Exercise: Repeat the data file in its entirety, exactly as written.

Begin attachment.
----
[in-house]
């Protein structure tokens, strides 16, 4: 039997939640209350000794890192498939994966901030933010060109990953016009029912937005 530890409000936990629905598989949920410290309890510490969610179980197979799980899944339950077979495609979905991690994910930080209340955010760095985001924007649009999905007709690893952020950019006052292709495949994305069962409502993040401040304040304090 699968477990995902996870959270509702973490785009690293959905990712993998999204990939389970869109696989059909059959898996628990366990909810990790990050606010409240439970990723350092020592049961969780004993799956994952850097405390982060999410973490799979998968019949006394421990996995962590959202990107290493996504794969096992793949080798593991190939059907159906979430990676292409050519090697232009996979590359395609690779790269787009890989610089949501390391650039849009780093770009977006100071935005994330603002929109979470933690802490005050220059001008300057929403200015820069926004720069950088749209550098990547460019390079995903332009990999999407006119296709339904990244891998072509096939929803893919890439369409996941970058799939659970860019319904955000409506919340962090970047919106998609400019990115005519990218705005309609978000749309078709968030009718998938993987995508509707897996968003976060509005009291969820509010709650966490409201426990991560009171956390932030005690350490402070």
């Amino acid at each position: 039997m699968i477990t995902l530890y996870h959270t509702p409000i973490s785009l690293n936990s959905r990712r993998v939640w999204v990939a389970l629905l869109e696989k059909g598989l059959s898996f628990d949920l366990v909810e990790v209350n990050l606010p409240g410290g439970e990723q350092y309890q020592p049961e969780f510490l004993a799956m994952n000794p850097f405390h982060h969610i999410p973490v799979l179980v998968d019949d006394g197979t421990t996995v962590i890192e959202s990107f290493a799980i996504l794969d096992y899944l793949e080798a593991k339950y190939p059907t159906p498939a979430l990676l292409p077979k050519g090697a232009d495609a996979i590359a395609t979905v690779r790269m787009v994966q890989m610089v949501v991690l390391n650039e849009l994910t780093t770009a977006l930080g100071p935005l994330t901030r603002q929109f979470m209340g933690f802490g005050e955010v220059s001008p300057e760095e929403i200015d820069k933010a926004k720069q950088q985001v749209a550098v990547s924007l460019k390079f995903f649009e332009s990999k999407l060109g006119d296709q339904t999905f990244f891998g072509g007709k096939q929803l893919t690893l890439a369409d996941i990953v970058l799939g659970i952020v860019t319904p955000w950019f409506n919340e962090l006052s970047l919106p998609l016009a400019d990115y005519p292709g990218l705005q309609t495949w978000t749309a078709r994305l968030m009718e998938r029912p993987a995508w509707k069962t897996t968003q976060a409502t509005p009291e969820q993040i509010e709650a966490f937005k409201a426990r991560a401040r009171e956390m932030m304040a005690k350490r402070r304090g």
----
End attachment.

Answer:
[in-house]
């Protein structure tokens, strides 16, 4: 039997939640209350000794890192498939994966901030933010060109990953016009029912937005 530890409000936990629905598989949920410290309890510490969610179980197979799980899944339950077979495609979905991690994910930080209340955010760095985001924007649009999905007709690893952020950019006052292709495949994305069962409502993040401040304040304090 699968477990995902996870959270509702973490785009690293959905990712993998999204990939389970869109696989059909059959898996628990366990909810990790990050606010409240439970990723350092020592049961969780004993799956994952850097405390982060999410973490799979998968019949006394421990996995962590959202990107290493996504794969096992793949080798593991190939059907159906979430990676292409050519090697232009996979590359395609690779790269787009890989610089949501390391650039849009780093770009977006100071935005994330603002929109979470933690802490005050220059001008300057929403200015820069926004720069950088749209550098990547460019390079995903332009990999999407006119296709339904990244891998072509096939929803893919890439369409996941970058799939659970860019319904955000409506919340962090970047919106998609400019990115005519990218705005309609978000749309078709968030009718998938993987995508509707897996968003976060509005009291969820509010709650966490409201426990991560009171956390932030005690350490402070």
């Amino acid at each position: 039997m699968i477990t995902l530890y996870h959270t509702p409000i973490s785009l690293n936990s959905r990712r993998v939640w999204v990939a389970l629905l869109e696989k059909g598989l059959s898996f628990d949920l366990v909810e990790v209350n990050l606010p409240g410290g439970e990723q350092y309890q020592p049961e969780f510490l004993a799956m994952n000794p850097f405390h982060h969610i999410p973490v799979l179980v998968d019949d006394g197979t421990t996995v962590i890192e959202s990107f290493a799980i996504l794969d096992y899944l793949e080798a593991k339950y190939p059907t159906p498939a979430l990676l292409p077979k050519g090697a232009d495609a996979i590359a395609t979905v690779r790269m787009v994966q890989m610089v949501v991690l390391n650039e849009l994910t780093t770009a977006l930080g100071p935005l994330t901030r603002q929109f979470m209340g933690f802490g005050e955010v220059s001008p300057e760095e929403i200015d820069k933010a926004k720069q950088q985001v749209a550098v990547s924007l460019k390079f995903f649009e332009s990999k999407l060109g006119d296709q339904t999905f990244f891998g072509g007709k096939q929803l893919t690893l890439a369409d996941i990953v970058l799939g659970i952020v860019t319904p955000w950019f409506n919340e962090l006052s970047l919106p998609l016009a400019d990115y005519p292709g990218l705005q309609t495949w978000t749309a078709r994305l968030m009718e998938r029912p993987a995508w509707k069962t897996t968003q976060a409502t509005p009291e969820q993040i509010e709650a966490f937005k409201a426990r991560a401040r009171e956390m932030m304040a005690k350490r402070r304090g």